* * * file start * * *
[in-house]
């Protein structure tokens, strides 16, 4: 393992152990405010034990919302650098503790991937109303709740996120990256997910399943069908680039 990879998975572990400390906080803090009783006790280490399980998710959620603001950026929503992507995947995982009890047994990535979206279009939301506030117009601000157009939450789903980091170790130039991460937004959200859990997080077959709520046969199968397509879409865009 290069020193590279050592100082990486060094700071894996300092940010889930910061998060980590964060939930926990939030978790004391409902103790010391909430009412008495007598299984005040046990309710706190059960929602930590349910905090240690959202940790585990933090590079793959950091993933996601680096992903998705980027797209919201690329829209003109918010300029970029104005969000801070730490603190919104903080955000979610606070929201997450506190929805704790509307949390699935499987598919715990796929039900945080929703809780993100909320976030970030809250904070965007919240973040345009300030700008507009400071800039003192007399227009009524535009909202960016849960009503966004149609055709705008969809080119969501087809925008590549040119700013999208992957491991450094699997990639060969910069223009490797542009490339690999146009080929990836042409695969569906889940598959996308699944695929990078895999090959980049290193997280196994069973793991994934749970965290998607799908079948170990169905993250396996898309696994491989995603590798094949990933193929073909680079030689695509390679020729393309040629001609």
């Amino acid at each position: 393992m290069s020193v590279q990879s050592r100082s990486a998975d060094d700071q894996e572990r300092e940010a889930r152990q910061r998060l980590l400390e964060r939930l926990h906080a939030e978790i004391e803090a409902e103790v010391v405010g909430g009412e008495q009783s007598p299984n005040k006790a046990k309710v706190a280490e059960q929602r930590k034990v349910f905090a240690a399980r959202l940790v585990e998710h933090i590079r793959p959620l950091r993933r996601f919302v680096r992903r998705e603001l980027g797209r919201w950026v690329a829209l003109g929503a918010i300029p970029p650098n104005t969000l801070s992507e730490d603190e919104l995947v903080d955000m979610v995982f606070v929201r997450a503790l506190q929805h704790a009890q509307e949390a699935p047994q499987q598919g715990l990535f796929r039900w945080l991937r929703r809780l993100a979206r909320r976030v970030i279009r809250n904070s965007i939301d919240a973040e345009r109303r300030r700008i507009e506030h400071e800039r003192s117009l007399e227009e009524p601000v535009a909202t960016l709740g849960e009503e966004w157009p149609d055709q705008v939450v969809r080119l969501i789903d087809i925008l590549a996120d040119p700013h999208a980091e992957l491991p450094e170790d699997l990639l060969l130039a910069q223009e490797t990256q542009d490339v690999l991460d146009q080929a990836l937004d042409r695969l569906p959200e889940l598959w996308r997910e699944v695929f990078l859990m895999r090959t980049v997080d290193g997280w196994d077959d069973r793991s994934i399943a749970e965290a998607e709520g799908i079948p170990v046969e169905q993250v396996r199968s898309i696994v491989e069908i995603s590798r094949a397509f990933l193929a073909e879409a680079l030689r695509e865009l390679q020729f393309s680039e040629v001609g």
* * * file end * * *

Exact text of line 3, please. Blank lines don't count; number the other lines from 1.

């Amino acid at each position: 393992m290069s020193v590279q990879s050592r100082s990486a998975d060094d700071q894996e572990r300092e940010a889930r152990q910061r998060l980590l400390e964060r939930l926990h906080a939030e978790i004391e803090a409902e103790v010391v405010g909430g009412e008495q009783s007598p299984n005040k006790a046990k309710v706190a280490e059960q929602r930590k034990v349910f905090a240690a399980r959202l940790v585990e998710h933090i590079r793959p959620l950091r993933r996601f919302v680096r992903r998705e603001l980027g797209r919201w950026v690329a829209l003109g929503a918010i300029p970029p650098n104005t969000l801070s992507e730490d603190e919104l995947v903080d955000m979610v995982f606070v929201r997450a503790l506190q929805h704790a009890q509307e949390a699935p047994q499987q598919g715990l990535f796929r039900w945080l991937r929703r809780l993100a979206r909320r976030v970030i279009r809250n904070s965007i939301d919240a973040e345009r109303r300030r700008i507009e506030h400071e800039r003192s117009l007399e227009e009524p601000v535009a909202t960016l709740g849960e009503e966004w157009p149609d055709q705008v939450v969809r080119l969501i789903d087809i925008l590549a996120d040119p700013h999208a980091e992957l491991p450094e170790d699997l990639l060969l130039a910069q223009e490797t990256q542009d490339v690999l991460d146009q080929a990836l937004d042409r695969l569906p959200e889940l598959w996308r997910e699944v695929f990078l859990m895999r090959t980049v997080d290193g997280w196994d077959d069973r793991s994934i399943a749970e965290a998607e709520g799908i079948p170990v046969e169905q993250v396996r199968s898309i696994v491989e069908i995603s590798r094949a397509f990933l193929a073909e879409a680079l030689r695509e865009l390679q020729f393309s680039e040629v001609g």